Joy Callaway’s “The Fifth Avenue Artists Society”- A Beautiful Historical Tragedy

Spoiler Alert: May contain spoilers for Joy Callaway's "The Fifth Avenue Artists Society"

My Dearest Readers!

While originally I had intended to focus the next review to be on “Ace of Spades” by Faridah Àbíké-Íyímídé. However, for some reason I decided to read Joy Callaway’s “The Fifth Avenue Artists Society” instead. I bought the book a few months ago and then forgot all about it until I came across it while rearranging my shelf a few days ago. I thought reading this would be a nice change from the young adult thrillers and Dark Academia books I have been reading recently. While the first few pages started off slow, I was hooked.

“The Fifth Avenue Artists Society” is a fascinating glimpse into the artistic society of 19th century New York. The novel is set in the late 1800s New York and revolves around family of artists and writers, characters which are based on the author’s own ancestors. The protagonist, Virginia Loftin, is a writer who hopes to get published by her dream publisher. The novel follows Virginia and her siblings, an artist, a musician, a milliner and a teacher, as they attempt to be recognised for their talents and survive in a time period where women’s accomplishments were thought to be inferior to men’s.

While the novel itself is a historical romance, the focus of the story is not on the romance between the protagonist, Virginia, and the two men she falls in love with but rather on Virginia’s growth as a writer and her journey towards publication. Much of Virginia’s growth as a writer is influenced by her failed romances and the company of artists and writers that she meets at an artists society in a Manhattan salon, the titular Fifth Avenue Artist’s Society.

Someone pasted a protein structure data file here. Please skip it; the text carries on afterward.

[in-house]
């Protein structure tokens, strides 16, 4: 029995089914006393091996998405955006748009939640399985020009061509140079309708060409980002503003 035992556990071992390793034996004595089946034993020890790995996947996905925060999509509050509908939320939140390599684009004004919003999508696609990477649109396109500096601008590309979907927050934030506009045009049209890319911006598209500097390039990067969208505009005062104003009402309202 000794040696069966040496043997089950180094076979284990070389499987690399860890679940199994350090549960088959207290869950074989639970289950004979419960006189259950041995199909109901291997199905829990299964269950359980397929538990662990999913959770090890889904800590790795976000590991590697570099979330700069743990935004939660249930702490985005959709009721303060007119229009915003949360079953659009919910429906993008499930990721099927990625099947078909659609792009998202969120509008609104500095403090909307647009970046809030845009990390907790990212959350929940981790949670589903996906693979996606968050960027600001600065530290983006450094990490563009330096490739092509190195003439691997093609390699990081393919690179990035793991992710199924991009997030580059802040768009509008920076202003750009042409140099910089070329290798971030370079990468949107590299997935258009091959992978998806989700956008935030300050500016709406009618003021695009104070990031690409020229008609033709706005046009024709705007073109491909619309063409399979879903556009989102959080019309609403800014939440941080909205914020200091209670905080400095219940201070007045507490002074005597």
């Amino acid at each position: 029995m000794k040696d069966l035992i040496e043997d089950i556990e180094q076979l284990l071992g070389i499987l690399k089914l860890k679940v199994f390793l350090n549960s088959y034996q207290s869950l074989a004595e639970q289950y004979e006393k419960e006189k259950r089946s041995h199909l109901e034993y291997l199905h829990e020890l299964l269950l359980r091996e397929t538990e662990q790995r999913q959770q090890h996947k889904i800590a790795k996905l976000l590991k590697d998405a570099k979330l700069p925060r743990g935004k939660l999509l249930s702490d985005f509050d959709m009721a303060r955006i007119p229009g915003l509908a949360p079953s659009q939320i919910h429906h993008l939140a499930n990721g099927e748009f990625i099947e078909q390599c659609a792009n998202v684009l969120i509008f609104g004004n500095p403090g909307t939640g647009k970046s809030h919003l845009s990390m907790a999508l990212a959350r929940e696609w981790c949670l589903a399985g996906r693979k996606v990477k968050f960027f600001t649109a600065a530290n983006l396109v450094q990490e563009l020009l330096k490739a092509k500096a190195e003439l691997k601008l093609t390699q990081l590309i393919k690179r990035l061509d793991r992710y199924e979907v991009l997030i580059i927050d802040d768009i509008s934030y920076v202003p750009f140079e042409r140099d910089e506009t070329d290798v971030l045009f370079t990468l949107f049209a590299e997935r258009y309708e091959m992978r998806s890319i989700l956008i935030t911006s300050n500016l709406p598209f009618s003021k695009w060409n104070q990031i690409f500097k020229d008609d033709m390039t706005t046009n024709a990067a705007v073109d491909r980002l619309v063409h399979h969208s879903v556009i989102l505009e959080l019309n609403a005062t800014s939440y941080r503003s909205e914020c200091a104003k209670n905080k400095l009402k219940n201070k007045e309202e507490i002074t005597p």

The novel also explores the problems faced by women artists and writers in the 1800s. Both Virginia and her sister Alevia, who is a musician, face significant prejudice while trying to be recognised for their talents. The novel also explores how many women of the time period were forced to give up their ambitions and artistic pursuits to focus on marriage and domestic responsibilities. One of the characters friends, Cherie Smith, reveals the she has been forced to give up her painting after marriage:

“He’s hardly permitted me to pick up a brush since our wedding day, but over the past few weeks, my heart has been so heavy that i knew if I couldn’t paint, my anxiety would just burst it”. (Joy Callaway, “The Fifth Avenue Artist’s Society”)

Cherie’s fate is referred to repeatedly throughout the novel and affects both Virginia and Alevia’s views on marriage, passion and relationships. Virginia deeply fears ending up like Cherie and this complicates her romance with John Hopper, the man she falls in love after she is abandoned by her first love.

However, the story is far from a simple social commentary. Joy Callaway’s style of writing is extremely immersive. She delves deep into her characters’ lives to explore the nature of love, passion, art and betrayal in a series of twists and events that keep the reader hooked throughout the narrative. Her descriptions of late 19th century New York and of the society itself are incredibly vivid and serve to draw the reader into the story.

The book was definitely worth the read!


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